Honolulu: Rural Hawaii residents are keeping a nervous eye on a lava flow that is moving 800 feet a day toward their community.
Lava from the Kilauea volcano is less than a mile from Kaohe Homesteads and could reach it in five to seven days if it continues on its current path, geologists with the Hawaiian Volcano Observatory said, raising the alert level yesterday to a warning. It wasn't immediately clear how many homes could be affected.
However, the observatory said predicting a lava flow's exact path can be difficult because of subtle variations in topography, changes in lava volume and how lava enters or exits ground cracks.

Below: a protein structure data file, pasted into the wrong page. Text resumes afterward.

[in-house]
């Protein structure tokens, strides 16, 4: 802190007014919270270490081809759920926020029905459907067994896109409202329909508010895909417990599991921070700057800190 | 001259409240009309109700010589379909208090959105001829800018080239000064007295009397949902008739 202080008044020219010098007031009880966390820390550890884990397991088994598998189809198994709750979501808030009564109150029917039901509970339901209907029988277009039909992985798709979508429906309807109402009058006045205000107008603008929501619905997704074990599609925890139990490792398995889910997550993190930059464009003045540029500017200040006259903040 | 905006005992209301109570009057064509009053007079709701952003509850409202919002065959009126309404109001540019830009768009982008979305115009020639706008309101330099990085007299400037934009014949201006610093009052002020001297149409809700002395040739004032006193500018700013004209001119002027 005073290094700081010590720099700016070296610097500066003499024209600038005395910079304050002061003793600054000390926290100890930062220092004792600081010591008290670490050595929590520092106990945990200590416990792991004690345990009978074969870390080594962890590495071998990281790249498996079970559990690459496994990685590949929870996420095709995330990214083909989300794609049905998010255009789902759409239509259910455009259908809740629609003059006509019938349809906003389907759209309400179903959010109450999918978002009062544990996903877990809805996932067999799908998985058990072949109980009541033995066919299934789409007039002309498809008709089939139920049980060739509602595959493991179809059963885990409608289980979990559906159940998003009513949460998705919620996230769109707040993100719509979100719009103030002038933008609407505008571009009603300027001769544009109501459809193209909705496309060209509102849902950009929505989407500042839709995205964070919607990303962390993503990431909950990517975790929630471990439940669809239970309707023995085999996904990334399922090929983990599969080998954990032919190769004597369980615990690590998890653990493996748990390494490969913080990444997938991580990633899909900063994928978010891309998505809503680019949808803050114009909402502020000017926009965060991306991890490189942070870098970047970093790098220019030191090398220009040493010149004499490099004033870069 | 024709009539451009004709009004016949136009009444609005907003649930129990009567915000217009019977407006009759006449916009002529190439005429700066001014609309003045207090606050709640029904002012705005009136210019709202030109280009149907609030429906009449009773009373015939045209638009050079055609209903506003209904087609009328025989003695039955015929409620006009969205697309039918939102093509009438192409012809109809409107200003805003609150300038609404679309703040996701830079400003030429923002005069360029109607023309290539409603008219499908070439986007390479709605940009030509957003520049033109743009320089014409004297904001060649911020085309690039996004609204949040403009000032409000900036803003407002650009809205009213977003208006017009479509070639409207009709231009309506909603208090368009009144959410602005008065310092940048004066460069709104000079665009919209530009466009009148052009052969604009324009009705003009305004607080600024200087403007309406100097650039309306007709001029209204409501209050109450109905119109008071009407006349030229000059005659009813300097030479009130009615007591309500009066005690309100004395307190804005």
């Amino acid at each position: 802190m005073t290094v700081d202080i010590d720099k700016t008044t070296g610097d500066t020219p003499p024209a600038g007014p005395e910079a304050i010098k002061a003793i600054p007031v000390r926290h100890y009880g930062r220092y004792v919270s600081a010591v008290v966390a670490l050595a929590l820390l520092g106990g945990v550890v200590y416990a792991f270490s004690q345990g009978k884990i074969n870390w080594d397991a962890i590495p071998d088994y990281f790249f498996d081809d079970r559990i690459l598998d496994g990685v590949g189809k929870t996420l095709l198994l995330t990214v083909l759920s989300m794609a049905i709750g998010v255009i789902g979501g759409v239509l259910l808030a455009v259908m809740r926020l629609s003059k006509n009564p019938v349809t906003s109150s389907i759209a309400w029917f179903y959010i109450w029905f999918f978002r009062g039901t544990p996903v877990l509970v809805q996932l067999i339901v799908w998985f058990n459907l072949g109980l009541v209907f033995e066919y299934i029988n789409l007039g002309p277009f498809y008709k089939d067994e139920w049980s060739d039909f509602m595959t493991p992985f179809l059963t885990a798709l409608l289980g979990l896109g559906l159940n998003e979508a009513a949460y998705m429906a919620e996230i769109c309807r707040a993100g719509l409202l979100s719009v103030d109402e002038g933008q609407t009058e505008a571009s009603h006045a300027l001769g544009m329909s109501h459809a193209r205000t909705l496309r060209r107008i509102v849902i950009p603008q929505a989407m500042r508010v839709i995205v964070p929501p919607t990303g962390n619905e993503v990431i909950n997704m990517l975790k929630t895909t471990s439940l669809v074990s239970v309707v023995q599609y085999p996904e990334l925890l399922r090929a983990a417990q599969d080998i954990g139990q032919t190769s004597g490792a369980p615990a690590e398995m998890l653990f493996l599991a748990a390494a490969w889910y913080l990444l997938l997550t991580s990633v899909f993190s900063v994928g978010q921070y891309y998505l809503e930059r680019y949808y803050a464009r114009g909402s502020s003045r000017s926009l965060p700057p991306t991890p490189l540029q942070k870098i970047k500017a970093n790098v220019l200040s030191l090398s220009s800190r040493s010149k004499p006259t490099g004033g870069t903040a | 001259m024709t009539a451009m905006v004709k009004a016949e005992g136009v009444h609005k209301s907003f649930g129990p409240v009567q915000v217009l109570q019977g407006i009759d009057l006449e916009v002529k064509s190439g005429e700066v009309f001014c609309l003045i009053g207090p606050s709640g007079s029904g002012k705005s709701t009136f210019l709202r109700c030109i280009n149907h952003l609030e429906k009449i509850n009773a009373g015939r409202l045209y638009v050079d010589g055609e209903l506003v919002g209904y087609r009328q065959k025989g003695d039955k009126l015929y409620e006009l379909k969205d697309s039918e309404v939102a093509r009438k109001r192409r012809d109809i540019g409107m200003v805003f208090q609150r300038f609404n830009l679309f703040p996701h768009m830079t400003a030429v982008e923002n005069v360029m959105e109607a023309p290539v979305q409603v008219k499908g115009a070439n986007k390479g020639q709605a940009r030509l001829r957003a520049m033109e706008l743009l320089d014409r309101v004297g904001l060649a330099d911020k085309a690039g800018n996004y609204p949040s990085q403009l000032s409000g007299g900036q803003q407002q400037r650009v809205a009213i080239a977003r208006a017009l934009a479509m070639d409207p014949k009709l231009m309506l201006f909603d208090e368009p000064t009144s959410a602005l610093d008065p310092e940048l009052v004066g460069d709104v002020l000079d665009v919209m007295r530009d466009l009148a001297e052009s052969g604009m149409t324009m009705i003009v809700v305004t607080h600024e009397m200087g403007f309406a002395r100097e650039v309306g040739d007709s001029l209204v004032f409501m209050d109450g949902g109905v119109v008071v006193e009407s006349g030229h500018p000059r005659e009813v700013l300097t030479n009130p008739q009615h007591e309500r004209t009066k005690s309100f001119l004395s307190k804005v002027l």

The isolated agricultural region is part of the Big Island's Puna district, where Tropical Storm Iselle toppled trees and knocked out power last month.
Hawaii County Civil Defense Administrator Darryl Oliveira said the agency has not yet ordered an evacuation but mayor Billy Kenoi has declared an emergency, which allows authorities to restrict access to roads.
The Kilauea volcano has been continuously erupting since 1983, but new vents or points where lava reaches the surface have opened periodically. Lava from the volcano wiped out neighbourhoods in 1990.